that there is a tool there, and I guess part of it is making sure that
people know how to use it.

Mr. Peed. It is a good tool. And I do think it needs to be re-
viewed by Congress and made just a little bit easier to prevail.

Mrs. Schroeder. The other thing I wanted to say to this panel,
I love what you are saying. If I were down there, I would probably
be saying the same thing. If you can find a bunch of people willing
to raise taxes and give it to you to spend it any way you want, why
not? If we could get you guys to raise taxes and send it to us, we
would do it, too.


I just want to know what has changed so much since LEAA
passed, that we wouldn't see those same kind of problems that we
saw with LEAA? You get bit by the dog the first time and people
have S3mnpathy. But if you go out and do the same thing again and
get bit the second time, people begin to think you should have
smartened up.

Mr. Ashe. I would just say, as the Congressman who has left the
room right now, that was 20 years ago. And in Tennessee, I was
a member of the Tennessee House of Representatives and I was ac-
tually on the Law Enforcement Planning Commission. I don't think
in Tennessee — I won't say that we had a perfect record, but I don't
think we were burdened with problems that did occur in some
areas, to that degree.

But this particular proposal provides for direct grants to cities,
county, as well as the States. I think there is much greater ac-
countability by local officials. I think we are held to very high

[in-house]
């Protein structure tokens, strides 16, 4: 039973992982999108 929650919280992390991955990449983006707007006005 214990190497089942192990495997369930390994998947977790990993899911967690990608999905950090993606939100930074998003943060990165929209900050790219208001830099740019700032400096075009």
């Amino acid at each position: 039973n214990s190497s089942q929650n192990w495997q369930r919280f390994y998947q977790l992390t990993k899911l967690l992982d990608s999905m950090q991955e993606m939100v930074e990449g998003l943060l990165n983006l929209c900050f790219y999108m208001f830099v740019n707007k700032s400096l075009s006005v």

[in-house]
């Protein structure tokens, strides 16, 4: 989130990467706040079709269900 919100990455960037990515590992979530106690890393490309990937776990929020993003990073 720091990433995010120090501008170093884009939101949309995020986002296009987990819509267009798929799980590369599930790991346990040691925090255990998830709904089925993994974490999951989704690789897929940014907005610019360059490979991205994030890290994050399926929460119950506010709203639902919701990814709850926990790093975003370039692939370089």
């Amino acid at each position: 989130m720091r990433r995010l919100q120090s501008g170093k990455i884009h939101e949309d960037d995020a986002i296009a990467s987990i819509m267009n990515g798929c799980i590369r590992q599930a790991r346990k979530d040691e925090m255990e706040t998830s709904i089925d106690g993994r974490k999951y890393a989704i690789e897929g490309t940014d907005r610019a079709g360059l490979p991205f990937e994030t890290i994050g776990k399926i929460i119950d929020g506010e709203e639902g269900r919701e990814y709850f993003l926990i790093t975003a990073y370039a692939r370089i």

standard. The mayor of Knoxville is seen at the grocery store. He
is at Kroger's and can be found. He has mayor's night in and may-
or's night out and is very accessible. We are held to account.

Mrs. SCHROEDER. And so am L But I think most of us

Mr. Ashe. I don't see this as a duplication of LEAA.

Mrs. SCHROEDER. I hope you are right. I must say, I worry a bit
about that because I begin to think we are creating some wonderful
stuff for "Prime Time Live" or someone to go after, and we just fur-
ther discredit government. That we should have some parameters
and some oversight.

The other thing that I wanted to respond to is that I heard lots
of people talking about midnight basketball, and I hope that every-
body understands that even in the bill that we did pass under sub-
title B, midnight basketball was just one of many, many, many dif-
ferent prevention proposals that were in there. There was abso-
lutely no mandate on anything. That this was also a grant of sorts
that had been crafted by Representative Castle from Delaware and
many others working together on that to give flexibility.

So it also wasn't tied to the prison book. I fear that we will never
see this block grant ever get to you because of its being tied to it,
it only happens if we fully fund the prisons.

Mr. Ashe. Well, as I said in my testimony, we do not feel that
provision, that is prisons, must be fully funded, should be there.
Because — although we think it would be great if it did occur, we
have no problem with fully funding the prison, but who knows
what the Senate will do? And we don't know today what they will

I mean, we don't know. I think your comment on midnight bas-
ketball, that is just something the media has picked out because
it seems to be attractive and everybody can understand it. I can
say that we have midnight basketball in Knoxville, but I think
neighborhood crime watches, as Congressman Scott was talking
about, frankly, has more of an impact to more people.

I don't think that you need to have a Federal program to fund